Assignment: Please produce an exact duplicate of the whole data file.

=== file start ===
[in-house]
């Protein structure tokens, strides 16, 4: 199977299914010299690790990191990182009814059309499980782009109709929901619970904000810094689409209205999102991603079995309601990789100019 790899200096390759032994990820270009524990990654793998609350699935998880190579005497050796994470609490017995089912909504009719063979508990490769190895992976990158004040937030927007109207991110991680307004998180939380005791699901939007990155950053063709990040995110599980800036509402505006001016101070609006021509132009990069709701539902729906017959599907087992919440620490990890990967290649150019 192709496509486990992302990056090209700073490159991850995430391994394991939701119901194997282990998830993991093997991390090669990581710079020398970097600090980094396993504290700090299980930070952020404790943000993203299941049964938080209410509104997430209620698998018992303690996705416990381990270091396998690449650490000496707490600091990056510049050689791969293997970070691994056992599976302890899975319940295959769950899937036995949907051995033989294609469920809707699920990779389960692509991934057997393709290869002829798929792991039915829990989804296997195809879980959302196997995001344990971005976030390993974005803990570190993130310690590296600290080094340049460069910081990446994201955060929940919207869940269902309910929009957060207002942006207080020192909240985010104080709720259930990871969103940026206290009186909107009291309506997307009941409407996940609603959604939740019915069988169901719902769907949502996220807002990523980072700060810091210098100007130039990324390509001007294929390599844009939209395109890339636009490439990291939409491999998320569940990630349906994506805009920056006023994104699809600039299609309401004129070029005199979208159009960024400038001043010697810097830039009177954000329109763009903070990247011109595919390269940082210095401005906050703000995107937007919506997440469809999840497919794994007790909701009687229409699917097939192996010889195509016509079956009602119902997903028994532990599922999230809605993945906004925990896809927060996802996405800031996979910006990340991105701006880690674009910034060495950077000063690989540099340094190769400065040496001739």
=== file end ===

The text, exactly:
[in-house]
């Protein structure tokens, strides 16, 4: 199977299914010299690790990191990182009814059309499980782009109709929901619970904000810094689409209205999102991603079995309601990789100019 790899200096390759032994990820270009524990990654793998609350699935998880190579005497050796994470609490017995089912909504009719063979508990490769190895992976990158004040937030927007109207991110991680307004998180939380005791699901939007990155950053063709990040995110599980800036509402505006001016101070609006021509132009990069709701539902729906017959599907087992919440620490990890990967290649150019 192709496509486990992302990056090209700073490159991850995430391994394991939701119901194997282990998830993991093997991390090669990581710079020398970097600090980094396993504290700090299980930070952020404790943000993203299941049964938080209410509104997430209620698998018992303690996705416990381990270091396998690449650490000496707490600091990056510049050689791969293997970070691994056992599976302890899975319940295959769950899937036995949907051995033989294609469920809707699920990779389960692509991934057997393709290869002829798929792991039915829990989804296997195809879980959302196997995001344990971005976030390993974005803990570190993130310690590296600290080094340049460069910081990446994201955060929940919207869940269902309910929009957060207002942006207080020192909240985010104080709720259930990871969103940026206290009186909107009291309506997307009941409407996940609603959604939740019915069988169901719902769907949502996220807002990523980072700060810091210098100007130039990324390509001007294929390599844009939209395109890339636009490439990291939409491999998320569940990630349906994506805009920056006023994104699809600039299609309401004129070029005199979208159009960024400038001043010697810097830039009177954000329109763009903070990247011109595919390269940082210095401005906050703000995107937007919506997440469809999840497919794994007790909701009687229409699917097939192996010889195509016509079956009602119902997903028994532990599922999230809605993945906004925990896809927060996802996405800031996979910006990340991105701006880690674009910034060495950077000063690989540099340094190769400065040496001739």